Review by Graham Keech
Eric J Wittenberg Potomac Books Inc. 2003 ISBN 1574884425
Eschewing the conventional wisdom that it was during the 1863 Gettysburg campaign that the Union and Confederate cavalries achieved parity. Wittenberg argues the case for the building up of the Union cavalry into a successful force during the winter and spring of 1862/3.
e considers that the Union cavalry was never used as an efficient or effective force during the first two years of the war. Maj. Gen. George McClelland, commanding the Army of the Potomac, had parcelled out the volunteer units to specific c infantry brigades leaving the regular army mounted units as a cavalry reserve. A policy followed by his successor Maj. Gen. Ambrose Burnside who assigned cavalry forces to each of his Grand Divisions. It was only when Maj. Gen. Joseph Hooker succeeded to the command of the Army that a cohesive fighting force was created. He formed a single Cavalry Corps and put Maj. Gen. George Stoneman Jr. at its head utilising a structure, suggested some months earlier by Brig. General Alfred Pleasonton. However, as Wittenberg points out there is no certainty that Hooker had read Pleasanton's paper. Stoneman, as a career saddle soldier, knew how to utilise the unique talents of the cavalry.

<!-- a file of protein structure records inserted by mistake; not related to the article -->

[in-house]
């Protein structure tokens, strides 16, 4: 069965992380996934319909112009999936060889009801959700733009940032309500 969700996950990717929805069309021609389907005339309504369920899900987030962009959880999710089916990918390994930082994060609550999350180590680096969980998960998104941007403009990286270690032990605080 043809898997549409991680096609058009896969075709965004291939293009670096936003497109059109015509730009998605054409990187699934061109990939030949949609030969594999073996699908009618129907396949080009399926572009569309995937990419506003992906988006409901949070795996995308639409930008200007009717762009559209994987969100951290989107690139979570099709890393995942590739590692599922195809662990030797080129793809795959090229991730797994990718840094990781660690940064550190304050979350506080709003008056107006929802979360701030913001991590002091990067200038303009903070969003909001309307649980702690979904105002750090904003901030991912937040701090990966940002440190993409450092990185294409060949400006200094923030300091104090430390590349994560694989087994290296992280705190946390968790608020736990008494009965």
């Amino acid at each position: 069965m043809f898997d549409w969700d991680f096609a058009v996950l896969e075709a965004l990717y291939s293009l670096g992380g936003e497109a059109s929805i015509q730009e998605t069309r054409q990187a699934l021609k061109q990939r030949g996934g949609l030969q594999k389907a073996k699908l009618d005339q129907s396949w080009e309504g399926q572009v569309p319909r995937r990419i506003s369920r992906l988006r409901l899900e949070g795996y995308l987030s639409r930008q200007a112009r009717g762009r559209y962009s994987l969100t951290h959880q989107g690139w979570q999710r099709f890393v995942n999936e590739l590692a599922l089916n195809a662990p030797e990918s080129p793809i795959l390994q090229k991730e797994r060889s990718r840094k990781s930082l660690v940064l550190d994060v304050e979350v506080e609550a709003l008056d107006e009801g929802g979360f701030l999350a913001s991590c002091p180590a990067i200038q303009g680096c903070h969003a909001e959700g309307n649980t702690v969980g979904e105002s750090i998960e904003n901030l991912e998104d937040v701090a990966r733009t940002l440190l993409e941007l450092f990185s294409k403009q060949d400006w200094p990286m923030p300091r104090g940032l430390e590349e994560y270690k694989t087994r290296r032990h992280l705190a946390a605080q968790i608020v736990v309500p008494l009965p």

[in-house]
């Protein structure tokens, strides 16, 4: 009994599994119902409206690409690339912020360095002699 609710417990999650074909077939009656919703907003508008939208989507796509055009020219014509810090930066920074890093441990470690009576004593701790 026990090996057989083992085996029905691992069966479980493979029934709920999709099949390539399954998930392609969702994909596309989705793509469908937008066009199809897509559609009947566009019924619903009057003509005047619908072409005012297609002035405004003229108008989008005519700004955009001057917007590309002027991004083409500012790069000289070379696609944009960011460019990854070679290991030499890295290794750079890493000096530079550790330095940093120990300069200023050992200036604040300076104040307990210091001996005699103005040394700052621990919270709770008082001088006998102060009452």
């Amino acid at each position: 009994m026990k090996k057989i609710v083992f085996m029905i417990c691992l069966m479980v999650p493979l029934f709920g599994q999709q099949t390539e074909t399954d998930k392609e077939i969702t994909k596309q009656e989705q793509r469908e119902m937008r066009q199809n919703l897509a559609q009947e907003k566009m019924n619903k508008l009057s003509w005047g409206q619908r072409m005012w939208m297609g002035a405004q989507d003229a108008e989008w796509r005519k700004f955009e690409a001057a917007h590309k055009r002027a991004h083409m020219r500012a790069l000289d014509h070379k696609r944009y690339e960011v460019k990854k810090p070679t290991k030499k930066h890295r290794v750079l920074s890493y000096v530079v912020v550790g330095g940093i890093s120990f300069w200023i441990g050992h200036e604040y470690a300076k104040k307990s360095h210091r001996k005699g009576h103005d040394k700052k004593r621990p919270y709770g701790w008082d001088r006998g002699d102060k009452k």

Wittenberg then takes the reader through some of the tasks allotted to the cavalry up to time of Hooker's appointment and beyond. In particular he describes the horrors for man and beast of winter picket duty in the Virginian countryside. On 24 February 1863 a party of
Confederate cavalry commanded by Brig. Gen. Fitzhugh Lee defeated elements of the Union cavalry under Brig. Gen. William Averell at the Battle of Hartwood Church. Hooker was devastated to learn of yet another reverse but already the improvements consequent upon the training programme initiated by Stoneman were beginning to show and at the next engagement at Kelly's Ford 17 March there took place what Wittenberg considers to be 'the most gallant cavalry fight of the war'. The performance of the Union cavalry was here a revelation to the Confederates. Averell had been in a position to reverse his previous defeat if he had carried out Hooker's orders. Instead he opted to protect his rear and thereby cut his available numbers from 3,000 to 2,100 men.
Interspersed among the detailed accounts of actions are less serious moments such as the vivid description of the Union cavalry review by Abe Lincoln along with his wife and son, under the eyes of the Confederates, near Fredericksburg
In what is a very detailed and well-researched book and using, in the main, the words of men who were there, Wittenberg goes on to detail the actions at Chancellorsville and Brandy Station. Each part of the book is backed up by clear maps and numerous references to both primary and secondary sources. A series of appendixes give details of Orders of Battle at the actions considered.
This is an excellent account and is recommended to anyone wishing to look in depth at the transformation of the Union cavalry from an unreliable attachment to a powerful fighting force. However, for the average reader an excess of detail may be found offputting.